National measles vaccine shortage continues, prompting some to travel to U.S.

As national measles vaccine shortage extends another month, some travel to U.S.

“The National Shortage of Measles Vaccines – An Ongoing Dilemma”

The shortage of measles vaccines across Canada is posing a challenge for many individuals, especially those born before 1970 who are looking to travel internationally. With the current shortage expected to last until at least May 15th, many are left wondering how to ensure their immunization against measles, mumps, and rubella before heading abroad.

New Brunswickers Seek Solutions Across the Border

Some proactive New Brunswickers have taken matters into their own hands by crossing the border to Maine in search of the much-needed vaccine. At Walgreens in Calais, Maine, pharmacy technician Joleen Fowler has seen an influx of Canadian visitors inquiring about and receiving their measles vaccines. The $250 cost may seem steep, but for those desperate to protect themselves against this preventable disease, it is a small price to pay.

Challenges and Consequences of the Shortage

The increased demand for measles vaccines is a result of rising cases and outbreaks both in Canada and globally. Merck Canada, one of the country’s main suppliers, has acknowledged the shortage and its impact on the private market. Publicly funded childhood immunization programs take precedence, leaving many adults scrambling to find alternatives such as crossing the border for vaccination.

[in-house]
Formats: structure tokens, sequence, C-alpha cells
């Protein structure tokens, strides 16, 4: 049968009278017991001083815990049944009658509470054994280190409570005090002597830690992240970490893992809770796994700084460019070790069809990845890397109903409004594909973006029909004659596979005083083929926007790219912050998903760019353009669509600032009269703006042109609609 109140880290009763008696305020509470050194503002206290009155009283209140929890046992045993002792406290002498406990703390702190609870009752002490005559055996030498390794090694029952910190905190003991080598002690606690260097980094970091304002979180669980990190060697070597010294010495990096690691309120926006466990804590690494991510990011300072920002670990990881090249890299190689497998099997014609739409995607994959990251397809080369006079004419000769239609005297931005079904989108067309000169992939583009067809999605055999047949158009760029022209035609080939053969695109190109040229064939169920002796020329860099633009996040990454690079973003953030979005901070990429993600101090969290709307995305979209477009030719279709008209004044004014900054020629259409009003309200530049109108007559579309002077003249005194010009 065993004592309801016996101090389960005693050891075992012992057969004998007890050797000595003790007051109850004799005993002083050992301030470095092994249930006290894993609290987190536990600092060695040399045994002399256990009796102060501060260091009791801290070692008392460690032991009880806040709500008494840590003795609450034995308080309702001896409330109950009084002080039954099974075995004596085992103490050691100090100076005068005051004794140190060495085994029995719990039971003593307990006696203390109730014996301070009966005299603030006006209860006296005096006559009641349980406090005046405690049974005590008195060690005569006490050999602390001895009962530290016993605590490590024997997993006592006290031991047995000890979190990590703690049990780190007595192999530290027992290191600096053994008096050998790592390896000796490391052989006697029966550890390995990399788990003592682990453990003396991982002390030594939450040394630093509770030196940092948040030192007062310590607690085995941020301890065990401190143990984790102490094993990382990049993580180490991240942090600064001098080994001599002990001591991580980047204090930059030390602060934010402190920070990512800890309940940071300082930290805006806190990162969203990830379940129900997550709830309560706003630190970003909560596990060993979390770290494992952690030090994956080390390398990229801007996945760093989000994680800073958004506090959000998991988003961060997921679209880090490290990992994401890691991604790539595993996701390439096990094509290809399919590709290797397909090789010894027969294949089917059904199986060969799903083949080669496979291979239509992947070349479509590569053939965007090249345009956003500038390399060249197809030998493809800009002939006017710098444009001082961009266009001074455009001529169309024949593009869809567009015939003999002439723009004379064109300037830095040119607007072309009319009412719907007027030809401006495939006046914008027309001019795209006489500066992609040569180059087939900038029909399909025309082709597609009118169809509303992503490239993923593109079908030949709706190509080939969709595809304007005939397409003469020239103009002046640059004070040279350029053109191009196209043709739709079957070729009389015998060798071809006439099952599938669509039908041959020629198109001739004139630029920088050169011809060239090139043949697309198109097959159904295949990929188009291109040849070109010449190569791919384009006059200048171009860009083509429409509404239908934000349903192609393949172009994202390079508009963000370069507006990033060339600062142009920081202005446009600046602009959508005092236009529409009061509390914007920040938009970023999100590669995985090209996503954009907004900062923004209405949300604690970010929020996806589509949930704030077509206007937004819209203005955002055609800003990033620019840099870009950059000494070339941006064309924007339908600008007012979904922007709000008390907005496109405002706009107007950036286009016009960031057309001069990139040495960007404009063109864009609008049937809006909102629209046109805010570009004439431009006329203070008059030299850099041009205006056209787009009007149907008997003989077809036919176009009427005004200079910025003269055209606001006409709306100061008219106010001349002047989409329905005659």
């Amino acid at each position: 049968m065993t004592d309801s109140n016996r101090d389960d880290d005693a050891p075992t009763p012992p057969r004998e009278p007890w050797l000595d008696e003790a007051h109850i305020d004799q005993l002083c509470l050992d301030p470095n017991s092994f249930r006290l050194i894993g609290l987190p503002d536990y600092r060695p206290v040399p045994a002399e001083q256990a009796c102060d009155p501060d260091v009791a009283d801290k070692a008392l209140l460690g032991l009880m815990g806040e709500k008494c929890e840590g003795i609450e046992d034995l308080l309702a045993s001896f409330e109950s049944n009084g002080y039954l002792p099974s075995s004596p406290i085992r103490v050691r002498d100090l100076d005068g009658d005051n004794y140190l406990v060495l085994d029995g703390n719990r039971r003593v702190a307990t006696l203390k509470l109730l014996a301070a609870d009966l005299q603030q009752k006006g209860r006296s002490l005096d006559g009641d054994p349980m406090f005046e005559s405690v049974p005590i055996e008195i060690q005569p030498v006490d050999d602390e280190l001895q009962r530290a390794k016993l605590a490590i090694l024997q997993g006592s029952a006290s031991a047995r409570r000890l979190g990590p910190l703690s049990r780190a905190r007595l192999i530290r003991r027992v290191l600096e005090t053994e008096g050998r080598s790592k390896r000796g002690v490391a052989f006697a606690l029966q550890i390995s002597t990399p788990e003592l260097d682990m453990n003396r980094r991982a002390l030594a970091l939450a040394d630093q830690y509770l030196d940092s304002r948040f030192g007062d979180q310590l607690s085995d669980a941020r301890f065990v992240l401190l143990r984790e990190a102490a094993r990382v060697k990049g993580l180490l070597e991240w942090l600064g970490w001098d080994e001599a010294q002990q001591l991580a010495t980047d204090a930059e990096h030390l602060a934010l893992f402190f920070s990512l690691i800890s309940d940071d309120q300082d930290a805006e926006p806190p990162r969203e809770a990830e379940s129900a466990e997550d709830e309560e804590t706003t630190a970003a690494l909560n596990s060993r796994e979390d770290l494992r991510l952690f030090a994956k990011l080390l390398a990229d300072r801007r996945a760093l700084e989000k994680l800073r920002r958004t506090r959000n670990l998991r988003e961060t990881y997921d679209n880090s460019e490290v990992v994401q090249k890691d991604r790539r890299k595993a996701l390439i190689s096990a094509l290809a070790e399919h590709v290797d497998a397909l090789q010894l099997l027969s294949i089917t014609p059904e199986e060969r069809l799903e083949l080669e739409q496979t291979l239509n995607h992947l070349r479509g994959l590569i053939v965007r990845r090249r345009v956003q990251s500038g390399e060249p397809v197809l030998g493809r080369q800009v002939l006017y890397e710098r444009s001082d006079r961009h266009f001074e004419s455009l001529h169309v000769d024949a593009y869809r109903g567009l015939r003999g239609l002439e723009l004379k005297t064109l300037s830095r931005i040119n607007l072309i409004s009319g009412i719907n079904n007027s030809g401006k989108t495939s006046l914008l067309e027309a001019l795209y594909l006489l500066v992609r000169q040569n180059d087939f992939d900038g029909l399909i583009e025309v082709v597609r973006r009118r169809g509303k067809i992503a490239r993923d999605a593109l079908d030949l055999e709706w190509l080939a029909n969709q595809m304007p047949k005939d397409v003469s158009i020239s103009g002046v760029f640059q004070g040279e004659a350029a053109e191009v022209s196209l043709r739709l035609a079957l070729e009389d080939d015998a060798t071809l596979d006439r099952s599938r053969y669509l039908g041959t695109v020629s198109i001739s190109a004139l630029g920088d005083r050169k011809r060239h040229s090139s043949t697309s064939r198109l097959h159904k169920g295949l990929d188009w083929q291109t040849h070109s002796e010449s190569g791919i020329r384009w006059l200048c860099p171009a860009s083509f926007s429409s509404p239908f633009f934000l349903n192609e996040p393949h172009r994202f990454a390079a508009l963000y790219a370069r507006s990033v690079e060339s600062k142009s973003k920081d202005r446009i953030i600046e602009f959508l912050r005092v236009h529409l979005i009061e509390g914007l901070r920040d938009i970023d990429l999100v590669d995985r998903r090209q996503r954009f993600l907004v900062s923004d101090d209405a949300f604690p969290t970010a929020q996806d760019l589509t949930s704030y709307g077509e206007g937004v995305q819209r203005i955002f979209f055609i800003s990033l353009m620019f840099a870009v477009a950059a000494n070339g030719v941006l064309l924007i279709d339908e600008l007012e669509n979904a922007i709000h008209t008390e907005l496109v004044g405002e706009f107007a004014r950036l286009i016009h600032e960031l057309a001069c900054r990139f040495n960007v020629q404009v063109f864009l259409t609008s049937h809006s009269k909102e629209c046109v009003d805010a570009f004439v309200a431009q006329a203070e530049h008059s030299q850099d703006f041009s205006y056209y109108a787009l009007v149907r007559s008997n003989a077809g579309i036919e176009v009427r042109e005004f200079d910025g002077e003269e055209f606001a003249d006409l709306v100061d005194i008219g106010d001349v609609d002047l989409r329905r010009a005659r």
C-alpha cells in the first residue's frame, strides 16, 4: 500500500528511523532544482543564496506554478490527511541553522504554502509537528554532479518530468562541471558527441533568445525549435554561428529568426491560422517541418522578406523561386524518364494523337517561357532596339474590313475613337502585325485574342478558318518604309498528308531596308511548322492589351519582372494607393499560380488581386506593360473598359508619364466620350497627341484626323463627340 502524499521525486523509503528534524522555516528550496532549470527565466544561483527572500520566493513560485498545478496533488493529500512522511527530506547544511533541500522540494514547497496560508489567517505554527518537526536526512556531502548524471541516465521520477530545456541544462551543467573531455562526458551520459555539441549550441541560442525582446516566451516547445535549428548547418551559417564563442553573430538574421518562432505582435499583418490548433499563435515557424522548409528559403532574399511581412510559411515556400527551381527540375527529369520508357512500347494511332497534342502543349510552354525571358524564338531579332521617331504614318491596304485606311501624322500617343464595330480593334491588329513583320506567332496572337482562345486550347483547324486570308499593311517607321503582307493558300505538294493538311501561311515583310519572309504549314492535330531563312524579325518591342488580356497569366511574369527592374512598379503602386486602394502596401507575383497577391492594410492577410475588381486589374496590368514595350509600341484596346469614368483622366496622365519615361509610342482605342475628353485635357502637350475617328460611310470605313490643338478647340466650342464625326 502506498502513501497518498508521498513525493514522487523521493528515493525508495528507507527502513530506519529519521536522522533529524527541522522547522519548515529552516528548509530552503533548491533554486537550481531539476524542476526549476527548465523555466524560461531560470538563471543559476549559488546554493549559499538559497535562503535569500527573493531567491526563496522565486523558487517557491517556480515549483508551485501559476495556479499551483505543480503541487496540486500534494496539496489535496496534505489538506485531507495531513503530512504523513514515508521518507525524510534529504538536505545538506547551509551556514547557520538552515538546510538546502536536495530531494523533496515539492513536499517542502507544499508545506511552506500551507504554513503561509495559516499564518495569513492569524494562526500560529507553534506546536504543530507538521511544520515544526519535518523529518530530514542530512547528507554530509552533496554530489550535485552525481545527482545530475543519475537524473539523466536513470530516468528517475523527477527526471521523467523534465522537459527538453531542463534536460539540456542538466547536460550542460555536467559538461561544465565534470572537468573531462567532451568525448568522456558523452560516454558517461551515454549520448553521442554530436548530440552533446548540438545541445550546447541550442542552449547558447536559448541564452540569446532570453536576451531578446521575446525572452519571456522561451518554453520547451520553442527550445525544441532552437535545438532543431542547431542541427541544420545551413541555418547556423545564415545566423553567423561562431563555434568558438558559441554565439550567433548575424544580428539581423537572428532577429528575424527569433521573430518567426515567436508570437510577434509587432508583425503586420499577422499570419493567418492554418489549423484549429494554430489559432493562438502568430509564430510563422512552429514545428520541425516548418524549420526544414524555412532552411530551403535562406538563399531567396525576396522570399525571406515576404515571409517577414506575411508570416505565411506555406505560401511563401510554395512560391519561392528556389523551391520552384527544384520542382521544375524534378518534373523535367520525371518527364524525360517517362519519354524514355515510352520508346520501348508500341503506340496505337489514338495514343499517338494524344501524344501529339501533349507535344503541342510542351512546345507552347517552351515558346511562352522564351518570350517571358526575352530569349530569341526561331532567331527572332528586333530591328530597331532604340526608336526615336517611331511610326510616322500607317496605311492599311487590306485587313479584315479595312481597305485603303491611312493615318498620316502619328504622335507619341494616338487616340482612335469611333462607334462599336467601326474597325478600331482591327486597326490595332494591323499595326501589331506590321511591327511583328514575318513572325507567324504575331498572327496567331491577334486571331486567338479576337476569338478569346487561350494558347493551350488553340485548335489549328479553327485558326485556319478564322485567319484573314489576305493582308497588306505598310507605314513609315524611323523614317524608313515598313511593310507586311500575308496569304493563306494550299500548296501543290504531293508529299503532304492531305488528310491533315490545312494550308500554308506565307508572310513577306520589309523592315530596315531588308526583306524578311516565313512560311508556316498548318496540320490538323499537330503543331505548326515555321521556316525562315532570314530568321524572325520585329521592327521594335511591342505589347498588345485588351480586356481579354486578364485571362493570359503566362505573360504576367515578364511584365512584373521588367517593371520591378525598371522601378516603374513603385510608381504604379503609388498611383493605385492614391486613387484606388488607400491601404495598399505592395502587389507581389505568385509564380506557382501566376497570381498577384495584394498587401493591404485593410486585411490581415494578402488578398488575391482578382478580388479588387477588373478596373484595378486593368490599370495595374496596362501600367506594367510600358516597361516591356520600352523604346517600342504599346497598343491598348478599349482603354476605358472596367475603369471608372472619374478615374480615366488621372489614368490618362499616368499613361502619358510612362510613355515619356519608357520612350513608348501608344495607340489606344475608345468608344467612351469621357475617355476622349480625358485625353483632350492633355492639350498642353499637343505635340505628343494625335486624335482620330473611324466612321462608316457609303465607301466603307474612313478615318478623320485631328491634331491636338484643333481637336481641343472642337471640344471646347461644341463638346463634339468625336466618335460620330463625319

Health Canada’s Response and Recommendations

Health Canada has reassured the public that there is enough supply of measles vaccines to support targeted vaccination campaigns and manage potential outbreaks. While challenges persist with the shortage, recommended public health guidelines remain in place, urging all individuals born before 1970 to get at least one dose of the vaccine before international travel.

Conclusion: A Call for Enhanced Vaccination Efforts

As the measles vaccine shortage continues to pose challenges, it highlights the importance of robust vaccination efforts to prevent outbreaks and protect public health. While the current situation may be inconvenient for some, it serves as a reminder of the critical role vaccines play in safeguarding communities from infectious diseases. By prioritizing public health needs and working together to address vaccine supply issues, we can strive towards a future where preventable diseases like measles are a thing of the past.



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